Ring tailed bandit, night bandit, coon, night raider. Raccoons have many nicknames thanks to their obvious appearance, but what does a raccoon sound like? In the dark, you may not be able to tell what kind of wild animal is digging through your garbage or inadvertently scratching at your door. But knowing what a raccoon sounds like may help you make a proper identification.
Adult and baby raccoon sounds can include a variation of more than 100 noises ranging from how they call to each other to the sounds they make when exploring your attic. They’re very vocal animals both in adulthood and as youths.
You hear something above you, but how do you know what a raccoon in an attic sounds like? Or a chimney for that matter? Rustling and scurrying can be an indication that they’re trying to move in, and they may also be heard walking across your roof. Keep in mind that because they’re mostly active at night, that’s when you’re the most likely to hear them as they seek out possible locations for a new den or start building one.
Now that you are better able to identify the sound of their movements, can you identify what a raccoon sounds like when they’re vocalizing? And what do baby raccoons sound like? Raccoons of all ages can make various types of noises including a chittering sound, purring, snorts, growls, snarls, whimpers and screams. Baby raccoon sounds can also include whining, mewing and crying. When calling out to each other, it’s possible that a raccoon sounds like a screech owl’s whistle.
What Does a Raccoon Sound Like at Night?
Raccoons follow their nose to food, which is why they’re often found digging through garbage cans and dumpsters. Other than not being as prevalent due to their nocturnal nature, the sounds they make during the day don’t differ from those made at night. If you’re not able to catch them in an act such as knocking over your trash though, it may be difficult to discern whether the noise you hear behind your walls is a rodent or a raccoon in the attic sound. They’re almost as interested in scouting out places for dens as they are their next meal, and attics and chimneys offer ideal habitats. While you may not be able to easily spot them in these places, their sounds should reveal their presence.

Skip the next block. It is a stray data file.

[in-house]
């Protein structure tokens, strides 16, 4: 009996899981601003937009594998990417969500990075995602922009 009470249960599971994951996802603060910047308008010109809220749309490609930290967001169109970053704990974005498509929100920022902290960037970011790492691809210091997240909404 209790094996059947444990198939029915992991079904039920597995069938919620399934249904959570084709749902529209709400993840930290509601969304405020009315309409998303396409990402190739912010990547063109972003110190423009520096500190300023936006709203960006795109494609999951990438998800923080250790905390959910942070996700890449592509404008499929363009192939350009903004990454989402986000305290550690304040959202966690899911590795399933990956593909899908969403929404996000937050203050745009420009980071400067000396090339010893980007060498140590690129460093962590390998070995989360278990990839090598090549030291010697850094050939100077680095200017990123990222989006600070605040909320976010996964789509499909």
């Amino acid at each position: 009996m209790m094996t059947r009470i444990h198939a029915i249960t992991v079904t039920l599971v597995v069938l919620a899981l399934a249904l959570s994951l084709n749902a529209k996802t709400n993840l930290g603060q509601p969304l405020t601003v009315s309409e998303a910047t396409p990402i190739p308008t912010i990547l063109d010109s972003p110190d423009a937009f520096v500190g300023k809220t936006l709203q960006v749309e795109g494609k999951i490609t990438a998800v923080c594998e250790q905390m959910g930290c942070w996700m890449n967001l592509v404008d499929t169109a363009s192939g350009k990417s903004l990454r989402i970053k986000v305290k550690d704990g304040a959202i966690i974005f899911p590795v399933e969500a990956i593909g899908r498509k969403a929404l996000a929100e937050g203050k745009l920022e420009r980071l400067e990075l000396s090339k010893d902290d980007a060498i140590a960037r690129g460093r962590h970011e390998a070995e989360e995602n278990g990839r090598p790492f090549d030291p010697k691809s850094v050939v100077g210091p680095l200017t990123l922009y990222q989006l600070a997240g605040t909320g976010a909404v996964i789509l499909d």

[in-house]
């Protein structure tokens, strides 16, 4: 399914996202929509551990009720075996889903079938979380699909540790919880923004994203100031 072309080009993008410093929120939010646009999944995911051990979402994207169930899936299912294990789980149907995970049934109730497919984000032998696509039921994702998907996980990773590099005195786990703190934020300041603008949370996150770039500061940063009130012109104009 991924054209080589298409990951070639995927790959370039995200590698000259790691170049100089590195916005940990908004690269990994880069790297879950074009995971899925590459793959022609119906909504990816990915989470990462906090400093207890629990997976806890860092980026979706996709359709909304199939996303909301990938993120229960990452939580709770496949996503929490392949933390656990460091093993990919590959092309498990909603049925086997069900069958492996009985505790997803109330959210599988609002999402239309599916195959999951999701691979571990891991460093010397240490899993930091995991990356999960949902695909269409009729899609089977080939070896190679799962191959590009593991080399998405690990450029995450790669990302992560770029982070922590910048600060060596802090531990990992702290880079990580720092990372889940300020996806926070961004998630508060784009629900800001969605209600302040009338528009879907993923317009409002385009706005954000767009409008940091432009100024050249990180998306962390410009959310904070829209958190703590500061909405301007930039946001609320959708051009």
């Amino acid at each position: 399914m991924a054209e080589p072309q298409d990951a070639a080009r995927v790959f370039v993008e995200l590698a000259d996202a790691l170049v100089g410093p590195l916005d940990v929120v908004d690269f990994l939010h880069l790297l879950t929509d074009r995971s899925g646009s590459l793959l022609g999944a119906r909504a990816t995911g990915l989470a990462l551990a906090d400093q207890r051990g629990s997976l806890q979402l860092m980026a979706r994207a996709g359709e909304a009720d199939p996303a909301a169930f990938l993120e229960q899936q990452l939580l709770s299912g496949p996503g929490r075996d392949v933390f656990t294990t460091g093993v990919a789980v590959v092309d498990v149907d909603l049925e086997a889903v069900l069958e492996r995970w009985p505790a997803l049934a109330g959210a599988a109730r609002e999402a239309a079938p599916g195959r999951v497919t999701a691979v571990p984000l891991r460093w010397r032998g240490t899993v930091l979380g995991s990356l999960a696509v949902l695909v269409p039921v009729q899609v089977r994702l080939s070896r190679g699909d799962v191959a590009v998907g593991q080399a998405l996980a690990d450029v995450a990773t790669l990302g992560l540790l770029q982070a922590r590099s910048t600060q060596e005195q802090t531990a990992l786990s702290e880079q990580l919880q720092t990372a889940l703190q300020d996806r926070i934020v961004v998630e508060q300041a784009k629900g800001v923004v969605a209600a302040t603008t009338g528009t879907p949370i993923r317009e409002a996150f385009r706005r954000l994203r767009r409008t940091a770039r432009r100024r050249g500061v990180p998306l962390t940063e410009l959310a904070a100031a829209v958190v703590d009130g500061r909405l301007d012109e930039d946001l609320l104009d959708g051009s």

Other Ways to Detect Raccoons
In addition to what raccoons sound like, how can you tell them apart from closely-related wildlife?
- Tracks can be found around sites where you think you’ve seen a raccoon or where they may have caused damage. Five toes and claws are visible on all feet. The handprint is much longer than it is wide, at about 3.25 to 4.5 inches, while the footprint is shorter at roughly three inches, and about as wide as it is long. A walking raccoon leaves approximately 14 inches between prints. Tracks can be found in soft soil, mud or sand, on fire escapes, deck railings and other places they may use to gain access to buildings.
- Droppings can usually be differentiated from fox or opossum by their blunt ends, while mammals of similar sizes produce more pointed or round scat. They also tend to favor particular locations, so piles of droppings may offer a good idea that raccoons are present.
- Trails made by other wildlife or humans are often used by raccoons and can be found next to ponds, creeks ravines and other water sources.
Raccoons can become aggressive when cornered and have no problem defending themselves, not to mention they may also carry diseases such as rabies. If you think you may have one of these animals as a visitor but you’re still not exactly sure what raccoons sound like, it’s important to contact a wildlife removal professional.